Inter-lab collaboration between the New York Power Authority (NYPA) and Rensselaer Polytechnic Institute is paving the way for a greener and more resilient power grid – and attracting interest from businesses and government in the process.
The Analysis Laboratory for Synchrophasor and Electrical Energy Technology (ALSETLab) at Rensselaer in collaboration with the Advanced Grid Innovation Lab for Energy (AGILe) at NYPA were recently awarded two large projects from the New York State Energy Research & Development Authority (NYSERDA).
The projects support Governor Andrew M. Cuomo’s Green New Deal initiative, the nation’s leading clean energy and jobs agenda, which will provide for New York State’s transition to clean energy, spurring the growth of the green economy and mandating New York’s power be 100 percent clean and carbon-free by 2040, one of the most aggressive goals in the U.S.
“New York State has very ambitious green energy goals and integrating renewable energy sources and testing advanced technologies is key to modernizing our electric grid,” said Gil C. Quiniones, NYPA CEO and president. “NYPA is pleased to team up with RPI and NYSERDA to seek new power solutions that will further increase energy efficiency and reduce greenhouse gas emissions.”
Alicia Barton, president and CEO, NYSERDA, “Developing the technology needed for the statewide economy-wide clean energy transition outlined in Governor Cuomo’s clean energy and climate plan requires the development of disruptive and innovative technologies. These projects will encompass the forward thinking needed to create a reliable, resilient grid of the future that incorporates renewable energy resources such as solar, wind, and storage.”
ALSETLab is directed by Luigi Vanfretti, an associate professor of electrical engineering at Rensselaer, and its name (if you read the acronym backwards) pays tribute to his hero, legendary inventor Nikola Tesla. AGILe was established in 2017 by NYPA, in partnership with a number of New York stakeholders, to promote collaborative research that can help modernize and strengthen the state’s electric grid and facilitate development and potential commercialization of new technologies.
“To be able to have a cleaner grid, the prerequisite is to have better monitoring, control and protection,” Vanfretti said. “We are building an infrastructure that could potentially be deployed easily without many years of development and without interoperability problems.”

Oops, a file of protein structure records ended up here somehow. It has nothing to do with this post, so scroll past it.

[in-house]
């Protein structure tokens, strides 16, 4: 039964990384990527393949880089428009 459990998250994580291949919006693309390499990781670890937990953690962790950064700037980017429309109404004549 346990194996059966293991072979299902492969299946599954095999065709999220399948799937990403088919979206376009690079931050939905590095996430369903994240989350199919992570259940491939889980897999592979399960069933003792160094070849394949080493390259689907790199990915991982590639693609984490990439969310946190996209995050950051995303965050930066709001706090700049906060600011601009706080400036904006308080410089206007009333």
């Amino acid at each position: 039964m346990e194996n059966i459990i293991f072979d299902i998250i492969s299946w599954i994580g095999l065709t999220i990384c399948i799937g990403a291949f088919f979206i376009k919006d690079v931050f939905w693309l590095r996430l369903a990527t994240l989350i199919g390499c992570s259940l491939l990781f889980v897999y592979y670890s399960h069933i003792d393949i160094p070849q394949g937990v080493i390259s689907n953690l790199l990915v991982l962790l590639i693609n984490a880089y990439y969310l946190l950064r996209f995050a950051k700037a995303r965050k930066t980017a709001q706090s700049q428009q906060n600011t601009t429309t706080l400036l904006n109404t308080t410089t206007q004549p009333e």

Vanfretti’s team will support a $550,000 project led by NYPA’s Research, Technology Development and Innovation team and co-funded by NYSERDA, which will harness the power of deep-learning algorithms to develop software capable of identifying and predicting system issues, alerting operators, and recommending possible solutions.
“We will use a lot of simulated data to train machine-learning algorithms,” Vanfretti said. “The recommender system we create will be able to tell you, based on real-time indicators, and thousands of simulations, if we found a similar situation that says that if you apply a certain change you will get an improvement. Just as Netflix recommends shows you would like, this software will recommend actions that will improve the resiliency of the power system.”
A second $480,000 project, led by NYPA in partnership with Vanfretti, aims to develop an interpreter tool that will allow power system modeling and simulation to be shared and understood between multiple simulation software tools and organizations. This will become increasingly necessary as operators look to study and incorporate new technologies, like solar and wind energy, into the existing grid.
More broadly, ALSETLab is creating advanced modeling and simulation technologies for the power grid and collecting data to learn more about how the grid performs. This will allow researchers to develop and test sensors, software, and code that they hope, one day, will interact within a nationwide power grid network.